Tuesday, November 26, 2002
Oh, I love this new slogan (or new take on an old slogan) from The Volokh Conspiracy blog:
Smokers don't impose health care costs on society; governments that insist on paying for smokers' health care impose health care costs on society.
It's just brilliant. And it points out that much of the remedies liberals are trying to exact from folks like tobacco companies are the results of failed liberal policies. The result of universal health care would be the destruction of any industry not deemed worthy enough by the liberal ideologues, when in fact if they'd just let people pay for their own choices, the rest of us wouldn't have to.
Friday, November 15, 2002
Iraqis firing on coalition forces' jets is not the way to win friends (anti-war activists) and influence people (the UN). Wonder what UN resolutions they broke in doing that?
Wednesday, November 13, 2002
The anti-war crowd complained that we were planning on going to war with Iraq unilaterally, without consulting our allies or acting through the UN. "Hussein's a madman, to be sure", went the argument, "but we shouldn't go in like a cowboy with guns blazing." So Bush gave them what they wanted; a UN resolution, unanimously approved, that said Iraq should disarm and allow inspections with no conditions. Today, Hussein accepted the resolution with "no conditions".
Now given his track record, it's simply a matter of time before Hussein starts adding conditions or roadblocks to inspections. He has done it every single time. The only question remaining is how will the anti-war crowd respond when this happens. The safe bet is that they too will do what they've done every single time for the past decade; become apologists for a madman.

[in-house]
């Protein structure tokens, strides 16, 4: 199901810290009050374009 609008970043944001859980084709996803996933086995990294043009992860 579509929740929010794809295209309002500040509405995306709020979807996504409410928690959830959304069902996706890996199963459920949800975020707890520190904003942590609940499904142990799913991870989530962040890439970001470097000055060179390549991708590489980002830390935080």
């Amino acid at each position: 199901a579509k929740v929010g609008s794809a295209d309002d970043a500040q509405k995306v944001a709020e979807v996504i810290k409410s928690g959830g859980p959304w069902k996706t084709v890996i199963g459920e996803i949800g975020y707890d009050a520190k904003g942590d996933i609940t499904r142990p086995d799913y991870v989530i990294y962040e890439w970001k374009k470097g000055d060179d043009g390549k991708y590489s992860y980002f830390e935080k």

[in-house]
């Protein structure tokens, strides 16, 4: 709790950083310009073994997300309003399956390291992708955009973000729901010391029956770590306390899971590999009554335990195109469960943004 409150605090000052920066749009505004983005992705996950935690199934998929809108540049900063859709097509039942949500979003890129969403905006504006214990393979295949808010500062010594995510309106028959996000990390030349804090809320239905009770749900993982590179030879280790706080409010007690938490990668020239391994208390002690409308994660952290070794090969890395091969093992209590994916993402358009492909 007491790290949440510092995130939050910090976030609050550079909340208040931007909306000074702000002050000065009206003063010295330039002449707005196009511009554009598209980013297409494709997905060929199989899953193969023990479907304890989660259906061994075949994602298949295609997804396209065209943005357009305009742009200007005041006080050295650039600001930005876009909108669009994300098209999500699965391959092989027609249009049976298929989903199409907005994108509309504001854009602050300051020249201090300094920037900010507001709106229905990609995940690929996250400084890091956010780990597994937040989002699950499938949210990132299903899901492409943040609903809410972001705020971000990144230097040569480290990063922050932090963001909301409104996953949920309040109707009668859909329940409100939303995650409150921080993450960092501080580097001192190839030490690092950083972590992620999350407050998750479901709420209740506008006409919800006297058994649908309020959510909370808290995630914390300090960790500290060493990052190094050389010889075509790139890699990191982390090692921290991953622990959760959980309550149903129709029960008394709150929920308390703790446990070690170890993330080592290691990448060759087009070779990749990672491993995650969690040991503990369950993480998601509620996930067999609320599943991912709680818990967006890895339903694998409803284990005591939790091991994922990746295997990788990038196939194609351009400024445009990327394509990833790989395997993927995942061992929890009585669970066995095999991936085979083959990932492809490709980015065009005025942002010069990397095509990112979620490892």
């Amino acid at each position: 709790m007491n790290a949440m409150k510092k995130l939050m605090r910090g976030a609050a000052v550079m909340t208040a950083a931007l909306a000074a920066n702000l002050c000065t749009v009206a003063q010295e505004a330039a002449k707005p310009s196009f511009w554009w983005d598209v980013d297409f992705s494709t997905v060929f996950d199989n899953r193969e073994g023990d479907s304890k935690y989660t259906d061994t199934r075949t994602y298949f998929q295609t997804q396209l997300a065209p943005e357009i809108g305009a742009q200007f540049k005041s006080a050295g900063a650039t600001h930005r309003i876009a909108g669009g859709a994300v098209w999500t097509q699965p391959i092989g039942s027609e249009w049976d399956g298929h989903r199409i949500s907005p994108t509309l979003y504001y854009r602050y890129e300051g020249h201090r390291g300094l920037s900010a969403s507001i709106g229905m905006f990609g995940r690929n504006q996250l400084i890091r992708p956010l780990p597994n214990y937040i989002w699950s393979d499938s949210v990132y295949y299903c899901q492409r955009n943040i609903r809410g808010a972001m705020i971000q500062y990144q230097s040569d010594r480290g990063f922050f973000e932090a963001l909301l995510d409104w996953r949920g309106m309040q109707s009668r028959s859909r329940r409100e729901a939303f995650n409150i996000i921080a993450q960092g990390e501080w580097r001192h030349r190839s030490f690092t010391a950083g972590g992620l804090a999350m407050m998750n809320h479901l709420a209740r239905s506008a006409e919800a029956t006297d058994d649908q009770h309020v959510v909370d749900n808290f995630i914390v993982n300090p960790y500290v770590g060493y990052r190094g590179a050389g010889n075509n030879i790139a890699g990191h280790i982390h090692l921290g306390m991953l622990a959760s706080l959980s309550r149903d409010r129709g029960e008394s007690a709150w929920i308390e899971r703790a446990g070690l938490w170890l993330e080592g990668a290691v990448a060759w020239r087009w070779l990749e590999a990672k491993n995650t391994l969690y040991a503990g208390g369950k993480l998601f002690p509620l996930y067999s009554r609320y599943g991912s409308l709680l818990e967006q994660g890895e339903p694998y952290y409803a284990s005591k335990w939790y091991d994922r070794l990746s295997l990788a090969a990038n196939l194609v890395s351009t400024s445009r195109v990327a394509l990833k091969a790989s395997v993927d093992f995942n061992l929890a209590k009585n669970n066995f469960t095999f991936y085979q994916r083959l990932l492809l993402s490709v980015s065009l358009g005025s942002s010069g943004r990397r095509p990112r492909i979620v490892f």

If Saddam's parents had treated him like the anti-war crowd does--excusing his disobedience regardless of how often it happened, giving him more and more chances without any real consequences--he'd have turned into a spoiled brat, expecting everyone to give him his own way.
Wait a minute....
Friday, November 08, 2002
As I type this, President Bush is announcing that the UN has unanimously passed a resolution telling Iraq to disarm or face the "serious consequences". It is nice to know that the UN, after 10 or so years, has decided that perhaps their words actually have meaning. Of course, if/when Iraq goes against this new resolution (and given their track record, "when" is quite likely), then we'll see exactly how much meaning. But until then, the crowd that said we should only go to war if we get UN backing should pipe down and watch things unfold. (I imagine, though, that they'll pipe right back up should Hussein limit the inspections. They're his best allies.)
Some have asked why we're going after Hussein, when other countries have weapons of mass destruction, like North Korea's nukes. The answer is simple, and should be obvious, especially to the aforementioned UN-backing crowd: Hussein had been officially given notice after our coalition pushed him back inside his borders that he had to disarm. Part of the terms of surrender was disarmament, and he hasn't followed through. When terrorism ties were found, it gave us even more reason to want to insure he didn't get into the WMD-export biz. Those who suggest that George Jr. is getting revenge for his dad are conveniently ignoring the agreement Saddam signed, which is why their whole position on the war question can and should be dismissed; they hand-wave the important facts and replace them with glib catch-phrases. Intellectual dishonesty has no place in a debate about so serious a subject.